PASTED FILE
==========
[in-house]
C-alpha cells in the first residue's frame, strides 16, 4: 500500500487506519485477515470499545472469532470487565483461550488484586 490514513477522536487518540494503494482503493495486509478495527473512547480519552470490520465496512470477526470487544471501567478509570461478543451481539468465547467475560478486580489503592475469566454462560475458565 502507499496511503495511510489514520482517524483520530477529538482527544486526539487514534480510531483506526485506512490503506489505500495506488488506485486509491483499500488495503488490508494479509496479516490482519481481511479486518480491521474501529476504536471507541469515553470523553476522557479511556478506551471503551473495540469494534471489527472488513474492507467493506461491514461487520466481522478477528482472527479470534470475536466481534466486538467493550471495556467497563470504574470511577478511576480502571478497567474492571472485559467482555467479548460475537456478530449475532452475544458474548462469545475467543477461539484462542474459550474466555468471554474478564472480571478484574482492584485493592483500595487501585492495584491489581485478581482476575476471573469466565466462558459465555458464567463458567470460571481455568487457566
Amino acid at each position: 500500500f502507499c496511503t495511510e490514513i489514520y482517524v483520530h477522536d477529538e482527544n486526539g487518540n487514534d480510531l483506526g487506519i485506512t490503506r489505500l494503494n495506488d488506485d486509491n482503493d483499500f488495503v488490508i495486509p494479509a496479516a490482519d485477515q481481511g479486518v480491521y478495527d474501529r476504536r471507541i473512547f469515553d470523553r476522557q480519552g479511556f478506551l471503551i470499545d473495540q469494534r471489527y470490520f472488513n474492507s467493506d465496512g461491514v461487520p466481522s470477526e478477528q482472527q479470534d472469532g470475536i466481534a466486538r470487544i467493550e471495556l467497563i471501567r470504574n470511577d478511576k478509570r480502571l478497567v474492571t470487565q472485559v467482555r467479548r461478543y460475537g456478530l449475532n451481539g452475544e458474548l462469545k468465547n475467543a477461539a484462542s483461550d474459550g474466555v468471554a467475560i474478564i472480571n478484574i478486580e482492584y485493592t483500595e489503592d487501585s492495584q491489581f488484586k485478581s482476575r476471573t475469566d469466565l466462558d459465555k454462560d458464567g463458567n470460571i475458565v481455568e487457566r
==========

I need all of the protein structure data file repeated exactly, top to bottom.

[in-house]
C-alpha cells in the first residue's frame, strides 16, 4: 500500500487506519485477515470499545472469532470487565483461550488484586 490514513477522536487518540494503494482503493495486509478495527473512547480519552470490520465496512470477526470487544471501567478509570461478543451481539468465547467475560478486580489503592475469566454462560475458565 502507499496511503495511510489514520482517524483520530477529538482527544486526539487514534480510531483506526485506512490503506489505500495506488488506485486509491483499500488495503488490508494479509496479516490482519481481511479486518480491521474501529476504536471507541469515553470523553476522557479511556478506551471503551473495540469494534471489527472488513474492507467493506461491514461487520466481522478477528482472527479470534470475536466481534466486538467493550471495556467497563470504574470511577478511576480502571478497567474492571472485559467482555467479548460475537456478530449475532452475544458474548462469545475467543477461539484462542474459550474466555468471554474478564472480571478484574482492584485493592483500595487501585492495584491489581485478581482476575476471573469466565466462558459465555458464567463458567470460571481455568487457566
Amino acid at each position: 500500500f502507499c496511503t495511510e490514513i489514520y482517524v483520530h477522536d477529538e482527544n486526539g487518540n487514534d480510531l483506526g487506519i485506512t490503506r489505500l494503494n495506488d488506485d486509491n482503493d483499500f488495503v488490508i495486509p494479509a496479516a490482519d485477515q481481511g479486518v480491521y478495527d474501529r476504536r471507541i473512547f469515553d470523553r476522557q480519552g479511556f478506551l471503551i470499545d473495540q469494534r471489527y470490520f472488513n474492507s467493506d465496512g461491514v461487520p466481522s470477526e478477528q482472527q479470534d472469532g470475536i466481534a466486538r470487544i467493550e471495556l467497563i471501567r470504574n470511577d478511576k478509570r480502571l478497567v474492571t470487565q472485559v467482555r467479548r461478543y460475537g456478530l449475532n451481539g452475544e458474548l462469545k468465547n475467543a477461539a484462542s483461550d474459550g474466555v468471554a467475560i474478564i472480571n478484574i478486580e482492584y485493592t483500595e489503592d487501585s492495584q491489581f488484586k485478581s482476575r476471573t475469566d469466565l466462558d459465555k454462560d458464567g463458567n470460571i475458565v481455568e487457566r